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What is counseling after traumatic brain injury like?

Counseling after a brain injury may focus on processing the patient’s experience after such a tremendous change and charting a path forward. This may involve discussing feelings of anger, depression, or grief, exploring changes to one’s sense of identity, developing coping skills for limitations of communication, memory, attention, and emotion regulation, and identifying how to build a meaningful and fulfilling life moving forward.

Who can diagnose a traumatic brain injury?

Traumatic brain injuries are primarily diagnosed by neurologists, and sometimes psychiatrists, neuropsychologists, and other specialists. (Primary care doctors and emergency medicine doctors can help refer patients to these specialists.) Doctors may use several tests to arrive at a diagnosis, such as the Glasgow Coma scale, neurological exams to assess cognition, coordination, and movement, CT or MRI scans, and blood tests.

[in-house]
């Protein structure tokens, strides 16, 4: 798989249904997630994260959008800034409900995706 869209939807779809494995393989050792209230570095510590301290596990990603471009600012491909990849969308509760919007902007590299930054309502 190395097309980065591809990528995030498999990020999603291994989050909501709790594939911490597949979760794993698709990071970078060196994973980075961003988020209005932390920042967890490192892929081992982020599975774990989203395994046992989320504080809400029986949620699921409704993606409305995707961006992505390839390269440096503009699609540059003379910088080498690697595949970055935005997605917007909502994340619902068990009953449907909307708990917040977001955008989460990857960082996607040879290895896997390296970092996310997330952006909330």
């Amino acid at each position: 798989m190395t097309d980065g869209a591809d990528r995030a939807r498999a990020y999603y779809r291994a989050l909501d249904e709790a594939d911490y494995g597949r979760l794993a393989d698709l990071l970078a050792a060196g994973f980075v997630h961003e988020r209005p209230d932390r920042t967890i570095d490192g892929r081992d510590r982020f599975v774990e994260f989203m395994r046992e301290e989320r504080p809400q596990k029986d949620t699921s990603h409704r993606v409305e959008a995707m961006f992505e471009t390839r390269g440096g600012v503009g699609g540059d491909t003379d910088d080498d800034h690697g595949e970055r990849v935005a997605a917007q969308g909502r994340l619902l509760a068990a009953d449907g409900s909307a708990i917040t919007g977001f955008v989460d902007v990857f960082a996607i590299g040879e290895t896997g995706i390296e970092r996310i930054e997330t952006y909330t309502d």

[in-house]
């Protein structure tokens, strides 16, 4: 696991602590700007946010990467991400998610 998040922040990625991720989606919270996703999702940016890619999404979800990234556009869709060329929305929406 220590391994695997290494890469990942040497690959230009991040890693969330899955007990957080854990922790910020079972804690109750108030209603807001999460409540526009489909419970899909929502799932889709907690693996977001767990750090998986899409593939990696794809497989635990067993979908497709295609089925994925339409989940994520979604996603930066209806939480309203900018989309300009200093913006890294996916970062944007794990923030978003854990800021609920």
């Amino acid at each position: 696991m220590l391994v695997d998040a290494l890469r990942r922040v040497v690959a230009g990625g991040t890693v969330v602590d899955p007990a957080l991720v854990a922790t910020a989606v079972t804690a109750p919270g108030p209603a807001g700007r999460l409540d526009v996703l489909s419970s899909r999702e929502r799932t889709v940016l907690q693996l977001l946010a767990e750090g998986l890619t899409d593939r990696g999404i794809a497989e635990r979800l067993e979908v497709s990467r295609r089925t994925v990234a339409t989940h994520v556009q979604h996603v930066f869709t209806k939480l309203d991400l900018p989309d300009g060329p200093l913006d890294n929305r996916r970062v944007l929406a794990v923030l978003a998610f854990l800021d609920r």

What is the best therapy type for a traumatic brain injury?

Treatment for a traumatic brain injury encompasses multiple types of therapy, including physical therapy (for movement), occupational therapy (for daily tasks), speech therapy (for language), and neuropsychology (for cognition), as well as work with a psychotherapist and psychiatrist. These specialists work collaboratively so that patients heal from a physical, mental, and functional standpoint.

Can you recover from a traumatic brain injury with therapy?

The extent of recovery from a traumatic brain injury depends on the nature and severity of the injury; a full recovery is, of course, more likely for a milder injury. But many people can recover substantially after a head injury, working with a combination of therapists—including physical, occupational, and speech therapists—and other specialists to heal and restore abilities and skills.